Rechargeable hearing aids used to be a kind of gimmick that we would see come onto the market every so often, only to quickly fade away. They typically had short battery life—not enough for a full day’s use. When using all the features that a set of hearing aids had to offer, the batteries would die even faster. And, to make matters worse, the batteries themselves would usually need to be swapped out before the hearing aids themselves had run their course. All in all, they were not very practical.
All of that has changed in the last few years. New and improved lithium-ion technology, as well as a less power-hungry Bluetooth protocol, has allowed rechargeable hearing aids to be a truly viable option, and the better choice for most people, most of the time.
About Disposable Batteries
Hearing aids that use disposable batteries rely on zinc-air batteries. While these do last longer than a single charge of a set of rechargeable hearing aids, you need to keep a supply of fresh batteries on hand as replacements. They must be discarded by dropping them off at a hearing aid retailer or other appropriate battery recycling outlet. The hearing aids themselves require a battery door through which to insert and remove the batteries, and these must be left open at night for moisture to evaporate.
How Are Rechargeable Hearing Aids Different?
Starting to use rechargeable hearing aids is not as simple as placing “rechargeable” batteries into the battery compartments of traditional hearing aids. Lithium-ion batteries require a bit more real estate to provide the power that a zinc-air battery does, and the hearing aid itself utilizes a different design to get the most benefit out of the switch to rechargeable batteries.
Rechargeable hearing aids have the batteries built-in to the body of the hearing aid, typically in a BTE (behind-the-ear) design, though the Starkey company does make a rechargeable ITE (in-the-ear) hearing aid. Instead of replacing batteries or removing them for charging, you simply place your hearing aids on a charging station at night. The charging station is plugged into the wall, and charges your hearing aids fully in about three hours. Some chargers are also available that have their own batteries built in, so you can charge your hearing aids even when you’re not near a power outlet.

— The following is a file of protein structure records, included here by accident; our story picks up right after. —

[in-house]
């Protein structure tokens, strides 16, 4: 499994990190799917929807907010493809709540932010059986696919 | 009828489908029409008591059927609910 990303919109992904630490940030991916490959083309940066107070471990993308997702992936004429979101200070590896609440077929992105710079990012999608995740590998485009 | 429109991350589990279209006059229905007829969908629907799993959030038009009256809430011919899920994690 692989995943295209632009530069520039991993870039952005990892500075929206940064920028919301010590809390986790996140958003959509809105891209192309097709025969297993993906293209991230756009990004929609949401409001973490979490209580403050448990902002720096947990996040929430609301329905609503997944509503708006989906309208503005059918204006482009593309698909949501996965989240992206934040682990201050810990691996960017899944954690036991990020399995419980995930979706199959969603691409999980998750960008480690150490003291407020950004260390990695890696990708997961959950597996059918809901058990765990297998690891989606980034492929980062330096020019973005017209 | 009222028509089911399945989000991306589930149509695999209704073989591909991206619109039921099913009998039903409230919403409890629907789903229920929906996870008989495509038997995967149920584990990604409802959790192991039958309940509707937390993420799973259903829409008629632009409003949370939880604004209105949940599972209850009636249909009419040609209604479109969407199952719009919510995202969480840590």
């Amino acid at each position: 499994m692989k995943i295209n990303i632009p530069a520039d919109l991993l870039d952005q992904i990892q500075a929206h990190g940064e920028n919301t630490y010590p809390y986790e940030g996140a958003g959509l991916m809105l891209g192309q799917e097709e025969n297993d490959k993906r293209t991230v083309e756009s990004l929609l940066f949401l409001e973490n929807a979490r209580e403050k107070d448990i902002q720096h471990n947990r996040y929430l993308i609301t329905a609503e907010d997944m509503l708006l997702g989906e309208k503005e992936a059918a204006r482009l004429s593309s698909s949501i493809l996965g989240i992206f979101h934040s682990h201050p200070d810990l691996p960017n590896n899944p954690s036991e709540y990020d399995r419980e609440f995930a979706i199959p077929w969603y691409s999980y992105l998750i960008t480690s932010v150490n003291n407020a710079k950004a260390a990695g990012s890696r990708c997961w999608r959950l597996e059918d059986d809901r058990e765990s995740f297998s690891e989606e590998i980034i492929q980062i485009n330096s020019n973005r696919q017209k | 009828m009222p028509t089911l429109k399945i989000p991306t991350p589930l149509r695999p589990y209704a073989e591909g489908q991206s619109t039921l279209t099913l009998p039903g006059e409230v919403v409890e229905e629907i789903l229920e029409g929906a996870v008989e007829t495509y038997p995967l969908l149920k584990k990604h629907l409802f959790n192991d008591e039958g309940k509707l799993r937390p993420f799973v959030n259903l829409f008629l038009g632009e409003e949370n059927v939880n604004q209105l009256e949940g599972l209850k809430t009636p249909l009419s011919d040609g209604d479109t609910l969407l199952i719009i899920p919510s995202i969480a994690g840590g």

What Are the Advantages of Rechargeables?
There are several advantages to updating to rechargeable hearing aids, the next time you need new aids.
- Full Day’s Use – With disposable batteries, your batteries may last for several days or, in some cases, weeks. But they may die at an inopportune moment in the middle of the day. Then you’ll need to replace your batteries or have to go without your hearing aids until you’re able to make the swap. Rechargeable batteries typically last about 18 hours (though some models boast up to 30), allowing you to make it through your entire day and charge them at night. When you wake up in the morning, you know you’re starting with a fresh charge and will not have a battery failure in the middle of the day.
- Safer for Kids and Pets – Disposable batteries are extremely harmful when swallowed and require immediate medical attention for pets and children alike. While a rechargeable hearing aid is not safe to eat, either, it’s less likely that it will be eaten, and more likely that you’ll notice if it is!
- Less Vulnerable to Moisture and Debris – Rechargeable hearing aids do not require a battery door, which is where a lot of moisture and debris gets into a set of hearing aids. Moisture is responsible for about 60% of hearing aid repairs made out of warranty. The fewer openings in your hearing aids for damaging stuff to get inside, the better!
- Environmentally Friendly – A set of hearing aids can go through around 600 batteries in the course of wearing them. With rechargeables, you’ll only use two batteries! While these will still need to be properly recycled, it is a net gain for the environment.
- Easier to Handle – For those with arthritis or other dexterity issues, tiny disposable batteries can be hard to handle. Rechargeable hearing aids need only be wiped down with a clean, dry cloth and placed on their charging station at night.
Are There Any Disadvantages to Rechargeables?
Yes, there are a few drawbacks that may be a dealbreaker for some wearers.
- Not Available in All Hearing Aid Types – Most rechargeables are BTE or RIC (receiver-in-canal). While Starkey makes a rechargeable ITE, anything smaller cannot be effectively powered by rechargeable technology yet.
- Not Available for Most “Power” Aids – For those with greater-than-moderate hearing loss, rechargeable batteries may not provide enough power for a full day’s use. However, there are a few rechargeable models for those with severe hearing loss.
- Require a Reliable Power Source – For those who spend a lot of time camping or otherwise away from power outlets, disposables may be a better option.